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Gypseous soil stabilization by alkaline activation method


Kadhim, Shaymaa Sadeq (2017) Gypseous soil stabilization by alkaline activation method. Doctoral thesis, Universiti Putra Malaysia.


Gypseous soils cover a large area in Iraq and other parts of the world. In general, these soils are problematic and very sensitive to the moisture content or any wet conditions. In fact, water is able to dissolve the gypsum/salt in the soil and consequently the soluble particles are leached out, causing huge changes in the volume and geotechnical properties of the soil mass. Although cement and lime can improve some engineering properties of gypseous soils, they have several shortcomings, especially when viewed from an environmental perspective (e.g. carbon dioxide emissions). Moreover, when gypseous soil is treated with the calcium-based materials (i.e. cement/lime), the stabilized soil has low durability due to the formation of ettringite, especially when the soil has a high amount of gypsum. Therefore, it is significant to investigate a proper method to stabilize gypseous soil. Alkali-activated binders were used as a new method of soil stabilization in this study. Due to the energy efficiency, the environmental friendly nature of the process, and the excellent resulting engineering properties, alkali-activated binders are fast emerging as materials of choice for soil stabilization. In this research, soil was collected from Babylon in Iraq. Different types of gypseous soils with different gypsum contents were prepared in order to identify the role of gypsum content in the soil. Fly ash class F was used as a precursor along with two types of activators at different molarities. Mechanical tests including compressive strength and mass loss and microstructural tests including XRD, BET, SEM, EDX, and TGA were performed on mortar before and after treatment and the effect of sulfate attack were investigated in the process. Gypseous soils were then treated with different alkaline activators for different curing times. Afterwards, UCS tests and collapsibility tests using the hydraulic Rowe cell system were performed to assess the effect of the treatment. Microstructural analyses were also performed to investigate the underlying mechanism. Finally, undrained triaxial tests were carried out to investigate the mechanical behaviour of the treated soils. This research also includes an attempt to find an empirical correlation to predict the collapse index based on soil properties using the results of collapsibility tests. The results showed that the alkaline activation method could stabilize the soils effectively. The collapse index decreased, and the mechanical performance of the treated soils improved. The microstructural analyses confirmed the durability of the stabilized mass. The study was important as it confirmed that the alkaline activation method played a dramatic role in the improvement of gypseous soil. In addition, series of Rowe cell and shear strength tests are performed on these three models of collapsible soils under various conditions. The results indicate that the most important parameters affecting soil collapsibility are; fine percent, initial dry unit weight, prewetting pressure and water content. Collapse potential decreases with the increase in initial dry unit weight and water content. It is found that only a relatively small fine percentage is required to yield significant collapse, and collapse potential increases with pressure at wetting and fine particles increase. Rate of increase in the collapse potential decreases as fine particles percentage increases. In un-soaked samples with 13% gypsum (G13), while for 25% gypsum content (G25), the collapse potential was 7.95 (moderately severe), and finally for the high gypsum content of 45% (G45), the collapse potential increased to 10.75 and was rated as severe. As can be seen that a large reduction in collapse potential was recorded with a high concentration of activator. For instance, the collapse potential of gypseous soil with 45% gypsum activated with 30% fly ash activated with 8-M KOH was 8.69%, but when the molarity of the activator was increased to 12 M under the same condition, the collapse potential decreased to 3.7% after 7 days of curing. On the other hand, the increase in the fly ash content from 10 to 30% reduced the collapse potential at different rates. As can be seen, the collapse potential for the soil with 45% gypsum content was 10.75 and decreased to 8.69, 5.88, and 3.7 in 12-M KOH samples and to 9.09, 6.64, and 4.48 in NaOH samples at 7 days when 10, 20, and 30% geopolymer fly ash was used to stabilize the gypseous soil. The result of UCS for the gypseous soil with 45% gypsum content treated with fly ash activated with 12-M KOH. It can be observed that the compressive strength of the untreated gypseous soil was 0.531 Mpa and it was increased after treatment with fly ash geopolymerized with 12-M KOH; the addition of 30% activated fly ash led to a significant enhancement, giving a compressive strength of 2.216 MPa with a strain 4.668 after 7 days of curing. Two collapse-predictive mathematical models are proposed by using the results of 165 Rowe cell tests. These models are of high and acceptable correlation factor of (r2=0.875and 0.87) and verified by experimental data.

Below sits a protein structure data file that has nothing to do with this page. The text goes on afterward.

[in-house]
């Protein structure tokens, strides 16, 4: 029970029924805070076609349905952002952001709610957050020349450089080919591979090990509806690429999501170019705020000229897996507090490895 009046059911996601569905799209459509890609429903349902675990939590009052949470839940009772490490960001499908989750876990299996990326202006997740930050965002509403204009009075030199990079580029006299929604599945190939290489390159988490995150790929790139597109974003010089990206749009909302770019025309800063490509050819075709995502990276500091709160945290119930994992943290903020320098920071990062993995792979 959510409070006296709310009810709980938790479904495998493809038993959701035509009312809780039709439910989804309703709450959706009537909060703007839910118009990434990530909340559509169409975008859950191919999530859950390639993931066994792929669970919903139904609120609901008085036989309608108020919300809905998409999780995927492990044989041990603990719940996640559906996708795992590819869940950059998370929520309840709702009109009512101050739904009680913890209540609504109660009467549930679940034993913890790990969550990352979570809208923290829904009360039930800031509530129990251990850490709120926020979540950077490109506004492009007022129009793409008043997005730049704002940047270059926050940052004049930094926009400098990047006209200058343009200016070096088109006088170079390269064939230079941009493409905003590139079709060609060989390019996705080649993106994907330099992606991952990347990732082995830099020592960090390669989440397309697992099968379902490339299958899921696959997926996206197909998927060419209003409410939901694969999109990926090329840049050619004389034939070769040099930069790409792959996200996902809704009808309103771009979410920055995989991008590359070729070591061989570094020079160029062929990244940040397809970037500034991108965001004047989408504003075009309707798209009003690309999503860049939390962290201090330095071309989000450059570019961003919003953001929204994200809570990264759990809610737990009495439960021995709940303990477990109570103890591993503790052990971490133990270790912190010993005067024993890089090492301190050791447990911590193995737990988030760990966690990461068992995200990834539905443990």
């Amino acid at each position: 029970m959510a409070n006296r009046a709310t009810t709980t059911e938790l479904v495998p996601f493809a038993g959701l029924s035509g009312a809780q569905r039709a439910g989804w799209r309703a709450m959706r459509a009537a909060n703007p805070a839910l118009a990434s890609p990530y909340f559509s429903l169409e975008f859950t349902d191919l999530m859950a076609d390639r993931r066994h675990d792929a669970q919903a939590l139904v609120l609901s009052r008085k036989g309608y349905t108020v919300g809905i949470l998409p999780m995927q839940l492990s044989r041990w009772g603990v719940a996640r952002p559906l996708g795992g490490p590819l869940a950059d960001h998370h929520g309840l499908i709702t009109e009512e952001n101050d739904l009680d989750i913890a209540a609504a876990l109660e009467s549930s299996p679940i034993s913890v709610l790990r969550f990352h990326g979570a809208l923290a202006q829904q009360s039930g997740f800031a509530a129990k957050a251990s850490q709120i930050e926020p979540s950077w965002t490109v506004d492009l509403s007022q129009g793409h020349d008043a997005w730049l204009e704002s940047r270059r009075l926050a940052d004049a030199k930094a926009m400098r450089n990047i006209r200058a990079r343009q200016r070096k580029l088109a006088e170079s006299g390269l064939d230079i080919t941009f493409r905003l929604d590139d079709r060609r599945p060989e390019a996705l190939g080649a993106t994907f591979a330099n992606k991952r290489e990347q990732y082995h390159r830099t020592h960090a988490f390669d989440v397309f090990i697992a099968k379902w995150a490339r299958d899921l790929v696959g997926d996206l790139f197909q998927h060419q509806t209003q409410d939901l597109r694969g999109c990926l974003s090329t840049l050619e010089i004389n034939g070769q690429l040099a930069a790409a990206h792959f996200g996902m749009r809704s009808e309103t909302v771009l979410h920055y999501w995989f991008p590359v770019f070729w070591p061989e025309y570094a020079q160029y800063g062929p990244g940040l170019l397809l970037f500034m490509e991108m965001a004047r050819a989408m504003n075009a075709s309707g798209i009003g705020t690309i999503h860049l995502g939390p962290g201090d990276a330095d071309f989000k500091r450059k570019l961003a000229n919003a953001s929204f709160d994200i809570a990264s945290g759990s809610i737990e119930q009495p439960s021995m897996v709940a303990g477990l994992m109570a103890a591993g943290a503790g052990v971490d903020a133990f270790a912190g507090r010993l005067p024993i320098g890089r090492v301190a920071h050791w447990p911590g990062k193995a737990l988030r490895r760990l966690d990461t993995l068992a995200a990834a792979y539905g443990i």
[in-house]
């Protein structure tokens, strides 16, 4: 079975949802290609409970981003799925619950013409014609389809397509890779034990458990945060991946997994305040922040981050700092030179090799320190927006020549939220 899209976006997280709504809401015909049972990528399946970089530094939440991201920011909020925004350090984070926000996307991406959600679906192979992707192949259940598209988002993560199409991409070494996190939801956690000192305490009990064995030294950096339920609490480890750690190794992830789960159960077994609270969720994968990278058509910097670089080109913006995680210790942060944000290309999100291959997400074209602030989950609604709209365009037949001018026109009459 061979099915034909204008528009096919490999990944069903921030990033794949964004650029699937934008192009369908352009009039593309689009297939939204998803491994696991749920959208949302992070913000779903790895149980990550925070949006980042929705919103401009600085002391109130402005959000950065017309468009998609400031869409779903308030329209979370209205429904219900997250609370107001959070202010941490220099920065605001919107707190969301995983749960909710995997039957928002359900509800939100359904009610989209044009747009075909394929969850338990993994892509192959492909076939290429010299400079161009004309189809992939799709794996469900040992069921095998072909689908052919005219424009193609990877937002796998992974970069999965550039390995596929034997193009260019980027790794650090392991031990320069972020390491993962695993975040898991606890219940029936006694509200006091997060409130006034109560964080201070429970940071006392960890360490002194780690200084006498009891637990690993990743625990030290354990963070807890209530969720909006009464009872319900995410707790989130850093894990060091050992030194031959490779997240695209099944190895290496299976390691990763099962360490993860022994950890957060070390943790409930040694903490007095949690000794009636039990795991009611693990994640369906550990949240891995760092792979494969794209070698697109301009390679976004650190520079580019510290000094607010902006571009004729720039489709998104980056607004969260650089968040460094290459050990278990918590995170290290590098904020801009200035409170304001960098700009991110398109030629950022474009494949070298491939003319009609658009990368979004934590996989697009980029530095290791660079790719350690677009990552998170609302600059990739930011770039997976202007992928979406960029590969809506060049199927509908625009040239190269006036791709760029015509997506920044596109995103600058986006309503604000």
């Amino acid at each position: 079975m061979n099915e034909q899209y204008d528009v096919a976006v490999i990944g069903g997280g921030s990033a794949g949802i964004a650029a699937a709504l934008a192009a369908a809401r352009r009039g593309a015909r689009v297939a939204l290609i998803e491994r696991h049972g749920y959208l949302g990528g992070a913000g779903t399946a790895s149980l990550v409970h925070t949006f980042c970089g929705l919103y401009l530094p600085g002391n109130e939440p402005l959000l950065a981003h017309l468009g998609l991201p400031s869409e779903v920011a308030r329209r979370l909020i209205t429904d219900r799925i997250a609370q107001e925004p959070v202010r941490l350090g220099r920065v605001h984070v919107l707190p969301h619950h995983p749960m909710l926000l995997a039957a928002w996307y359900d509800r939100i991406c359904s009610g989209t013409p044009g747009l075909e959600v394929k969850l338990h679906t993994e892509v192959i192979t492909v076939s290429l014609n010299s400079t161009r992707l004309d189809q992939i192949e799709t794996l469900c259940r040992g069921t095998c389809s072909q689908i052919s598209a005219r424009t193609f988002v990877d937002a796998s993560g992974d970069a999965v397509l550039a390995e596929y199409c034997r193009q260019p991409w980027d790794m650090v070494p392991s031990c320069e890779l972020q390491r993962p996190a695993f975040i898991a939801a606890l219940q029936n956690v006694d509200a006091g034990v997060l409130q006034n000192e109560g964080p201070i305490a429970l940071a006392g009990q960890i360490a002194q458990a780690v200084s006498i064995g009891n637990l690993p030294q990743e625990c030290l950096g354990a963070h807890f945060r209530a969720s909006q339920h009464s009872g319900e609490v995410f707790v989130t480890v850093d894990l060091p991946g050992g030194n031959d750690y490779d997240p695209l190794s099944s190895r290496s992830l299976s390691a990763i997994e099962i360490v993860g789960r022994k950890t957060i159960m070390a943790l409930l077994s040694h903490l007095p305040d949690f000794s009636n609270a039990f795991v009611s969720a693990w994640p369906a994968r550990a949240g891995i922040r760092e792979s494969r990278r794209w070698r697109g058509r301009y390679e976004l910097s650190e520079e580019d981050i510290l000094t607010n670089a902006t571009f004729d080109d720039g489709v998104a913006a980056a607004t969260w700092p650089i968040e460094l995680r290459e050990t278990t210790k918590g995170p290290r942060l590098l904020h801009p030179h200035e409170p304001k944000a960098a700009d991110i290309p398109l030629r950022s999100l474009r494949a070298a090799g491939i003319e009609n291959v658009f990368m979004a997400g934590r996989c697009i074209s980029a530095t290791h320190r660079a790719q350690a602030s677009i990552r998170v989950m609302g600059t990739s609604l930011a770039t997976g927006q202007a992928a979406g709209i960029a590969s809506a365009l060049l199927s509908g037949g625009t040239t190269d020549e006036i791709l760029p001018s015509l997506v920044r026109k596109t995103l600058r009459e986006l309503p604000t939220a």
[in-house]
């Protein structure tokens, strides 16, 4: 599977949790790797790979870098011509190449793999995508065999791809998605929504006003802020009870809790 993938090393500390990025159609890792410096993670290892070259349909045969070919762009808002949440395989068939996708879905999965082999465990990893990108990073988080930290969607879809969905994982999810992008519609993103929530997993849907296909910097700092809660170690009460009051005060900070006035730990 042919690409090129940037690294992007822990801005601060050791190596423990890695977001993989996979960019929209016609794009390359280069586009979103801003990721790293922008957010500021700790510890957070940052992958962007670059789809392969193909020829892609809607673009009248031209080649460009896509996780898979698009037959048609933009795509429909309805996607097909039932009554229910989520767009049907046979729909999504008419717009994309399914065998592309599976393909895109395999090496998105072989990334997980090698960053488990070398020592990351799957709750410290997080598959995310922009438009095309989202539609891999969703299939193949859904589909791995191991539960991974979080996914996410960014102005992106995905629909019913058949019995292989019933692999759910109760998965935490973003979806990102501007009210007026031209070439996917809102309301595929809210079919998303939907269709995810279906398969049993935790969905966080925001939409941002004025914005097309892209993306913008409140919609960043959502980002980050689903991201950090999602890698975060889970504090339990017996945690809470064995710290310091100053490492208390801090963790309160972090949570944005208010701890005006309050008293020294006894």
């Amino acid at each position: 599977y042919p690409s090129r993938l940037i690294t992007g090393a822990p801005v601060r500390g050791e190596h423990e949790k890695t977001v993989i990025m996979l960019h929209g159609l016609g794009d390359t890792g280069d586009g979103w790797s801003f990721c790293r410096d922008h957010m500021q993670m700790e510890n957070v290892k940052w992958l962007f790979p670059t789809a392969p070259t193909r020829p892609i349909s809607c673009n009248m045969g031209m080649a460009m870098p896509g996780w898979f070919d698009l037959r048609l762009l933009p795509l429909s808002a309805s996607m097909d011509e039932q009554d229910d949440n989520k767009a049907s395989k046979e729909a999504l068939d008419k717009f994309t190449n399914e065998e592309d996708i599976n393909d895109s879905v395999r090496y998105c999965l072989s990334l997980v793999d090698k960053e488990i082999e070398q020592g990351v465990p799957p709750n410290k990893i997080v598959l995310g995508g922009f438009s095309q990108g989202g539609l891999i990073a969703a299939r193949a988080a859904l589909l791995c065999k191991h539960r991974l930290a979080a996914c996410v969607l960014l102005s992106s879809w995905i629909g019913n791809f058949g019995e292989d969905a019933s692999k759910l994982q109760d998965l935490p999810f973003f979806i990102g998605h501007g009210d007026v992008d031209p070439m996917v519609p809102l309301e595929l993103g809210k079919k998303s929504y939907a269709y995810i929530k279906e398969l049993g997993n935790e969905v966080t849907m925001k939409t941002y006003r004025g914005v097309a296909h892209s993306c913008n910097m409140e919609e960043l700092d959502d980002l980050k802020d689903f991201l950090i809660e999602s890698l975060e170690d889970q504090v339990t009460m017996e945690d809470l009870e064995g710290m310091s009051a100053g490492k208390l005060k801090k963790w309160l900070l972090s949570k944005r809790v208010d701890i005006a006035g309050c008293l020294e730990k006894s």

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Additional Metadata

Item Type: Thesis (Doctoral)
Subject: Gypsum
Subject: Soils - Gypsum content
Call Number: FK 2017 50
Chairman Supervisor: Professor Bujang Kim Huat, PhD
Divisions: Faculty of Engineering
Depositing User: Nurul Ainie Mokhtar
Date Deposited: 29 Aug 2019 08:27
Last Modified: 29 Aug 2019 08:27
URI: http://psasir.upm.edu.my/id/eprint/71173
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